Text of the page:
Type 1 Diabetes Sufferer Wins Direct Disability Discrimination Claim
18th October 2021
When employees disclose that they are suffering from a disability, it is an important moment that should always put employers on their mettle. The point was powerfully made by the case of a business development manager who was dismissed within days of his employer learning that he had been diagnosed with type 1 diabetes.
After the man launched proceedings, an Employment Tribunal (ET) found that his dismissal was significantly influenced by the employer’s knowledge of his disability. He had been subjected to two acts of direct disability discrimination: his dismissal and the refusal of two of the employer’s founding directors to acknowledge his ill health. The employer’s contention that he had been dismissed solely for the non-discriminatory reason of poor performance was rejected.
The ET found that all three of the employer’s directors, who worked closely together, were aware of his condition prior to his dismissal. The employer had moved virtually directly from learning of his disability to terminating his employment. When he complained about his dismissal, two of the directors colluded in maintaining their assertions that they had no advance knowledge of his ill health.
The ET also found that, in seeking to embellish the employer’s dissatisfaction with the man’s performance and bolster its case, one of the directors had altered an email so as to give the impression that a client had specifically named him as the person responsible for a serious overcharging error.
Anyone aware of his diagnosis would have known that type 1 diabetes is a lifelong condition that, unless controlled by medication, can have a significant effect on a person’s ability to carry out normal day-to-day activities. The man testified that the condition caused tiredness and digestive complications that made it difficult for him to perform his extensive role in entertaining clients.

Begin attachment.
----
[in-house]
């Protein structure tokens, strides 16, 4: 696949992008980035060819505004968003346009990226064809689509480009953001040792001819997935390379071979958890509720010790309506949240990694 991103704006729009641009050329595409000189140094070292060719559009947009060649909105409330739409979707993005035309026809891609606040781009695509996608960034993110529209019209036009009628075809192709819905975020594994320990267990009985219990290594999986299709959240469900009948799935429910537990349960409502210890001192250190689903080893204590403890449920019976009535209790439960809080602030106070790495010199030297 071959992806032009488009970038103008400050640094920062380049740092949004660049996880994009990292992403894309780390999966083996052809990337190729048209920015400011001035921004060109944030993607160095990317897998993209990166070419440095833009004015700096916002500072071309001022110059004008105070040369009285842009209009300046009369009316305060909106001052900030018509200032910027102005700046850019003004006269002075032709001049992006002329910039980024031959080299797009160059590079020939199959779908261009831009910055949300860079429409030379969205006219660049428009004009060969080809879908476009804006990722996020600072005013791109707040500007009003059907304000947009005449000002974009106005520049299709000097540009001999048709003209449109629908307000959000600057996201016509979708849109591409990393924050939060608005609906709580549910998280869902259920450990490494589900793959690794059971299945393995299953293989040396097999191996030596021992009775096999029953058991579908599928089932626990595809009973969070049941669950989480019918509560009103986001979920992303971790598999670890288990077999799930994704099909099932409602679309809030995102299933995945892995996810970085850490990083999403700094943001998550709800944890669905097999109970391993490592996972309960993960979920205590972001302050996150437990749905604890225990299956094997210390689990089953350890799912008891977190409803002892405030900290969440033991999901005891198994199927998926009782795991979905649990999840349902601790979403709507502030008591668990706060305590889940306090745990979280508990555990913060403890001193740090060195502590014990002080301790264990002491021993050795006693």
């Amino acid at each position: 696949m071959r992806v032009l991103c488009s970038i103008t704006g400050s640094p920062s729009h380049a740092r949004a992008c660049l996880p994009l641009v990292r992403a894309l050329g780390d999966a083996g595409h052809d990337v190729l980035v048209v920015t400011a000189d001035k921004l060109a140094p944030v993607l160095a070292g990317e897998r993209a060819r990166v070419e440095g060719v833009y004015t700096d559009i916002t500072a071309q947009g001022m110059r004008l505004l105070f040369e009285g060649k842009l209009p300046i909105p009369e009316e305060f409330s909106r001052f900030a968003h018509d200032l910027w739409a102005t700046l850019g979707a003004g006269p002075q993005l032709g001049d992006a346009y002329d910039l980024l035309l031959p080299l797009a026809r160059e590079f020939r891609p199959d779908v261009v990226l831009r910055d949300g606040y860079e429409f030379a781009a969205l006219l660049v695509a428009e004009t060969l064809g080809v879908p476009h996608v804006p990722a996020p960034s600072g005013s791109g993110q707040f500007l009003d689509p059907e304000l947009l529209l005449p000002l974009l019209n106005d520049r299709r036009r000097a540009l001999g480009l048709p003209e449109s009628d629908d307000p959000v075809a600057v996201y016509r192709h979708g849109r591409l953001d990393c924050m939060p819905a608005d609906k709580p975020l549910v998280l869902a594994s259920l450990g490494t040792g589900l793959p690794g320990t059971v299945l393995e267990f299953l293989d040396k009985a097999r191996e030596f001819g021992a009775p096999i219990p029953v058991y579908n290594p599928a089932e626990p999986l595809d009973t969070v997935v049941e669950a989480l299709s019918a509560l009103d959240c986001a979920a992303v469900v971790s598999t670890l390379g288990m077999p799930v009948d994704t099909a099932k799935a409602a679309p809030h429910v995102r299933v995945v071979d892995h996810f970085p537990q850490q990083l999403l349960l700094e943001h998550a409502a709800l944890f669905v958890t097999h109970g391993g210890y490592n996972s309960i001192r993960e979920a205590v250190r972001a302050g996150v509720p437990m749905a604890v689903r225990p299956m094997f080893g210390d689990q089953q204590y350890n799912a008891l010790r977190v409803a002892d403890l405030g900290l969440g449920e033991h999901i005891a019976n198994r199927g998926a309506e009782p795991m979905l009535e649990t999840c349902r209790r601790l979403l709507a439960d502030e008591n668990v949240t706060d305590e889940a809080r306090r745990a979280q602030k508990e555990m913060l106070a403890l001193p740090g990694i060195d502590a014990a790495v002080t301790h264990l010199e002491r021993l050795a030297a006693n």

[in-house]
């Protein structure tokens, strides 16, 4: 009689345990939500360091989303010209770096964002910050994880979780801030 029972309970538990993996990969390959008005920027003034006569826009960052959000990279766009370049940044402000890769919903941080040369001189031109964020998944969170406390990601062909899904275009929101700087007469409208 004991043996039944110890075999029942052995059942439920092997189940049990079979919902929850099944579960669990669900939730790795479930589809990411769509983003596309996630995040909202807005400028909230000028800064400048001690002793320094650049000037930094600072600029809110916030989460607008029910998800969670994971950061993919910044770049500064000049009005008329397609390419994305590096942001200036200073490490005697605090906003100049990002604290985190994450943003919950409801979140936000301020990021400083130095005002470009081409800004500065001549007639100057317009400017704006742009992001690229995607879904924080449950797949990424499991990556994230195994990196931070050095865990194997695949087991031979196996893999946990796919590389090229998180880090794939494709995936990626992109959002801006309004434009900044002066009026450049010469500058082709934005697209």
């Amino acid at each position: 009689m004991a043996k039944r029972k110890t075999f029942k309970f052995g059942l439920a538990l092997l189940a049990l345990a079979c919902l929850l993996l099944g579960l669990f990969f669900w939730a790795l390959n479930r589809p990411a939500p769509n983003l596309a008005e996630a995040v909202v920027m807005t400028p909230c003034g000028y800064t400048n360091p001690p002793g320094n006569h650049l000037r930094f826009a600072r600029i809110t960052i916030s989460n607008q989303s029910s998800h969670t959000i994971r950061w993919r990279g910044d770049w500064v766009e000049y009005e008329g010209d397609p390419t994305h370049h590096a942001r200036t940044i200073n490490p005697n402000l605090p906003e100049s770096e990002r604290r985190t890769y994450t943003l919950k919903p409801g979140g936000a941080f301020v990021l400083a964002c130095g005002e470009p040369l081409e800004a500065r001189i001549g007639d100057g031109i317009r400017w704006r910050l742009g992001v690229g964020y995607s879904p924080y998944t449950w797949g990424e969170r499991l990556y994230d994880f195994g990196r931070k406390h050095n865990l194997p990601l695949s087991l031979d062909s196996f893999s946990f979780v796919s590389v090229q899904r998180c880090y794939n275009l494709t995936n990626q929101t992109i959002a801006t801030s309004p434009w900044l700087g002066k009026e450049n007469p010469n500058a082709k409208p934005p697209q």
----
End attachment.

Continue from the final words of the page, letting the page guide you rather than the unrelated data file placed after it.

In dismissing the employer’s challenge to those findings, the Employment Appeal Tribunal noted that the ET had rejected several other complaints put forward by the man in what was a long and hard-fought case. It could find nothing perverse or unfair in the ET’s careful and balanced conclusions. If not agreed, the amount of the man’s compensation would be decided at a further hearing.
For more legal advice regarding Employment Law and legal claims, please don’t hesitate to contact Healys LLP today.
High Court Exonerates Company Director Accused of Breaching Her Duty
13th October 2021
Directors who are not lawyers or accountants can face a daunting task in defending themselves against accusations that they have breached their legal duties. In one case, however, the integrity of a prominent businesswoman on the receiving end of such allegations was vindicated on all fronts by the High Court. Continue reading »
Healys LLP Ranked as Leading Firm in Legal 500
1st October 2021
Healys has once again been recognised as a Leading Firm in the latest edition of the Legal 500 UK. This year Healys has been ranked in 7 practice areas, with 13 individuals recognised as Recommended Lawyers in their specialist fields. Continue reading »
Partner David Bailey Completes Ironman Italy
27th September 2021
David Bailey, partner and head of Healys Dispute Resolution and Banking & Finance, recently took part in Ironman Italy, completing the race in 12 hours, 8 minutes! Continue reading »
Employment v Self-Employment – This is Why the Distinction Really Matters
Employment law has moved on in leaps and bounds since the bad old days of mass casual labour. However, as an Employment Tribunal (ET) decision showed, a large number of people still go to work every day without any clear idea of whether they are employed or self-employed, or any understanding of why that distinction matters (Hallsworth v NAM Global Ltd). Continue reading »